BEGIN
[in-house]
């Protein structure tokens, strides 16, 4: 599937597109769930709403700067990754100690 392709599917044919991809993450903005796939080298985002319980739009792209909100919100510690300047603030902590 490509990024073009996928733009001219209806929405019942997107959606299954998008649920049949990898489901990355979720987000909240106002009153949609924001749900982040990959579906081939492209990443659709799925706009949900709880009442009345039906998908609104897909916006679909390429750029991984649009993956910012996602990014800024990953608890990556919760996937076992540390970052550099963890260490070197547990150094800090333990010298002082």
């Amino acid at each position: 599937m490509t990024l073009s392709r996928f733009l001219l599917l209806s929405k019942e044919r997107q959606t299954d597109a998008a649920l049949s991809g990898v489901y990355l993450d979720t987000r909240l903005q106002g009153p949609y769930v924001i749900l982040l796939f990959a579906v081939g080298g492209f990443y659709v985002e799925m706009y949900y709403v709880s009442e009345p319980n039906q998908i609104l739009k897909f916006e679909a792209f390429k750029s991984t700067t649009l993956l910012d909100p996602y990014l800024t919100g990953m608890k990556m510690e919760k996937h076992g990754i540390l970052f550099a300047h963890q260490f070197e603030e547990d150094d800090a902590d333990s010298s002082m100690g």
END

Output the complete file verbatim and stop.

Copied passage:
[in-house]
């Protein structure tokens, strides 16, 4: 599937597109769930709403700067990754100690 392709599917044919991809993450903005796939080298985002319980739009792209909100919100510690300047603030902590 490509990024073009996928733009001219209806929405019942997107959606299954998008649920049949990898489901990355979720987000909240106002009153949609924001749900982040990959579906081939492209990443659709799925706009949900709880009442009345039906998908609104897909916006679909390429750029991984649009993956910012996602990014800024990953608890990556919760996937076992540390970052550099963890260490070197547990150094800090333990010298002082």
């Amino acid at each position: 599937m490509t990024l073009s392709r996928f733009l001219l599917l209806s929405k019942e044919r997107q959606t299954d597109a998008a649920l049949s991809g990898v489901y990355l993450d979720t987000r909240l903005q106002g009153p949609y769930v924001i749900l982040l796939f990959a579906v081939g080298g492209f990443y659709v985002e799925m706009y949900y709403v709880s009442e009345p319980n039906q998908i609104l739009k897909f916006e679909a792209f390429k750029s991984t700067t649009l993956l910012d909100p996602y990014l800024t919100g990953m608890k990556m510690e919760k996937h076992g990754i540390l970052f550099a300047h963890q260490f070197e603030e547990d150094d800090a902590d333990s010298s002082m100690g």